U.S. decisions bring strong international reaction
Jul 25, 2006
Signs of a full-blown split between the Episcopal Church and most of the worldwide Anglican Communion appeared only days after the U.S. church’s General Convention refused to renounce the election of gay bishops.
The 2.2-million-member Episcopal Church would be reduced to nonvoting “associate” status in a proposed two-tiered membership policy for the 77-million-member communion that was announced June 27 in London.
Archbishop of Canterbury Rowan Williams said those national churches that sign a covenant affirming Anglicanism’s traditional stance on homosexuality could be full members of the communion, while other churches would be relegated to associate status.
Outgoing presiding bishop Frank Griswold of New York welcomed the as-yet-unwritten covenant and said he expected the process would reflect the Anglican “habit of cultural sensitivity and intellectual flexibility that does not seek to close down unexpected questions too quickly.”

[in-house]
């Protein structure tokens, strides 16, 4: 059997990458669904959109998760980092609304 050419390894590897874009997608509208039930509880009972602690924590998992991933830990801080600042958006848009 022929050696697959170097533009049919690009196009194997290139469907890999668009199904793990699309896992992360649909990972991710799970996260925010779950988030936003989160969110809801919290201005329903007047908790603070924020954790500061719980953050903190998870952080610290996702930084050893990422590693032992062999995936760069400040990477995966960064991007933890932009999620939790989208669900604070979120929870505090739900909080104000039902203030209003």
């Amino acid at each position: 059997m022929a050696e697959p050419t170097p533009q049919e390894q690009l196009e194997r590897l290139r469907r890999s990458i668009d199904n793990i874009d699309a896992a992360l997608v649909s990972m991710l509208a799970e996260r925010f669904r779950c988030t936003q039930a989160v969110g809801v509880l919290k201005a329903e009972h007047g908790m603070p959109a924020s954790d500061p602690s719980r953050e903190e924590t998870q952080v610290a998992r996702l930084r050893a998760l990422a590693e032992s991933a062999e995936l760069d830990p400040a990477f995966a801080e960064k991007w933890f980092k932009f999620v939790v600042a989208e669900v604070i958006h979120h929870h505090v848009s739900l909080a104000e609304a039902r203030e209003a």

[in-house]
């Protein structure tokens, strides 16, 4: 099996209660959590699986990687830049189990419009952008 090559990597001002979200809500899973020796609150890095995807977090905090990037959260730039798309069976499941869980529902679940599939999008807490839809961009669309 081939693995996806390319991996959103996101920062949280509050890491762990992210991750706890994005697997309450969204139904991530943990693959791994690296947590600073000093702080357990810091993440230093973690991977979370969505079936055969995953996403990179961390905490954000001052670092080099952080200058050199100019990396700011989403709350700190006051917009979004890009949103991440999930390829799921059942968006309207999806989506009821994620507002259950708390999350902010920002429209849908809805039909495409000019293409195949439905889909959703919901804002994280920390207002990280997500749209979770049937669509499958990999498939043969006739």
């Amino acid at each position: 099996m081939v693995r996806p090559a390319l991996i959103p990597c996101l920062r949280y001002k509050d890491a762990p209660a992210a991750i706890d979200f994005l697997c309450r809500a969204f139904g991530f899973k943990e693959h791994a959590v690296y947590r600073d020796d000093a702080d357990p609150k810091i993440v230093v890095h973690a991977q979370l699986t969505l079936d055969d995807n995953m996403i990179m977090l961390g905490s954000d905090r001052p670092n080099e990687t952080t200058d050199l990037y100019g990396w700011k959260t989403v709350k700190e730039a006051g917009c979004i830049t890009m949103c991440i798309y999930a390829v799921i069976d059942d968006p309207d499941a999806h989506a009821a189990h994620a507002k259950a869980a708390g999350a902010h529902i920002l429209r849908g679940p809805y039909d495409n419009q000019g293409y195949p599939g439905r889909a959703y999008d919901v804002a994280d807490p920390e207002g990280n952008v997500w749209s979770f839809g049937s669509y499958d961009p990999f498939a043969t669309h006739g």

A. M. Stroud III, a former prosecutor in Louisiana, expresses regret for the role he played in sending Glenn Ford to death row in 1984. “I was 33 years old. I was arrogant, judgmental, narcissistic and very full of myself. I was not as interested in justice as I was in winning.” Stroud says he presented dubious evidence from a forensic pathologist, precluded black jurors from the trial (Ford, since exonerated, is black), and ignored the fact that the appointed defense attorney had never before tried a criminal or capital case. “I . . . hope that providence will have more mercy for me than I showed Glenn Ford,” Stroud said in a letter to the editor of the Times of Shreveport. “But, I’m also sobered by the realization that I certainly am not deserving of it” (ABA Journal, March 25).